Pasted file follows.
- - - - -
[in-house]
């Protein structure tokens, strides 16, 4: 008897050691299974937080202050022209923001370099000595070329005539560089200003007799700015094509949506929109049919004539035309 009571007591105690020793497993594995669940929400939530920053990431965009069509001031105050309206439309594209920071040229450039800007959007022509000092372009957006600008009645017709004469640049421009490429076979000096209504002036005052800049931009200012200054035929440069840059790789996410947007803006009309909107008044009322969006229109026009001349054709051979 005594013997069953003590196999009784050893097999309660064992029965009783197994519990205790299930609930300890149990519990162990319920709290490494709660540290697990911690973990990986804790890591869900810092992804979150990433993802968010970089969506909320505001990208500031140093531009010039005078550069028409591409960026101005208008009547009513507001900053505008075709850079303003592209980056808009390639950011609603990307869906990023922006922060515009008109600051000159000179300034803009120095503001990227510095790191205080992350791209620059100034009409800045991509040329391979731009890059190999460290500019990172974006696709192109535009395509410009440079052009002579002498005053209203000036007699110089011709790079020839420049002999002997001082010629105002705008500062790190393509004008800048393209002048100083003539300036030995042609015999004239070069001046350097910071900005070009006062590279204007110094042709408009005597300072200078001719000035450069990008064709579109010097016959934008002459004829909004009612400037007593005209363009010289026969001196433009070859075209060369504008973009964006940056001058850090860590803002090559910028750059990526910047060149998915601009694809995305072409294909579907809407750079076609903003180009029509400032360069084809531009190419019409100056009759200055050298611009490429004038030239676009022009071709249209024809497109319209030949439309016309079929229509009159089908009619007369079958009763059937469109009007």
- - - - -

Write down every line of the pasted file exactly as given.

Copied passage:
[in-house]
């Protein structure tokens, strides 16, 4: 008897050691299974937080202050022209923001370099000595070329005539560089200003007799700015094509949506929109049919004539035309 009571007591105690020793497993594995669940929400939530920053990431965009069509001031105050309206439309594209920071040229450039800007959007022509000092372009957006600008009645017709004469640049421009490429076979000096209504002036005052800049931009200012200054035929440069840059790789996410947007803006009309909107008044009322969006229109026009001349054709051979 005594013997069953003590196999009784050893097999309660064992029965009783197994519990205790299930609930300890149990519990162990319920709290490494709660540290697990911690973990990986804790890591869900810092992804979150990433993802968010970089969506909320505001990208500031140093531009010039005078550069028409591409960026101005208008009547009513507001900053505008075709850079303003592209980056808009390639950011609603990307869906990023922006922060515009008109600051000159000179300034803009120095503001990227510095790191205080992350791209620059100034009409800045991509040329391979731009890059190999460290500019990172974006696709192109535009395509410009440079052009002579002498005053209203000036007699110089011709790079020839420049002999002997001082010629105002705008500062790190393509004008800048393209002048100083003539300036030995042609015999004239070069001046350097910071900005070009006062590279204007110094042709408009005597300072200078001719000035450069990008064709579109010097016959934008002459004829909004009612400037007593005209363009010289026969001196433009070859075209060369504008973009964006940056001058850090860590803002090559910028750059990526910047060149998915601009694809995305072409294909579907809407750079076609903003180009029509400032360069084809531009190419019409100056009759200055050298611009490429004038030239676009022009071709249209024809497109319209030949439309016309079929229509009159089908009619007369079958009763059937469109009007």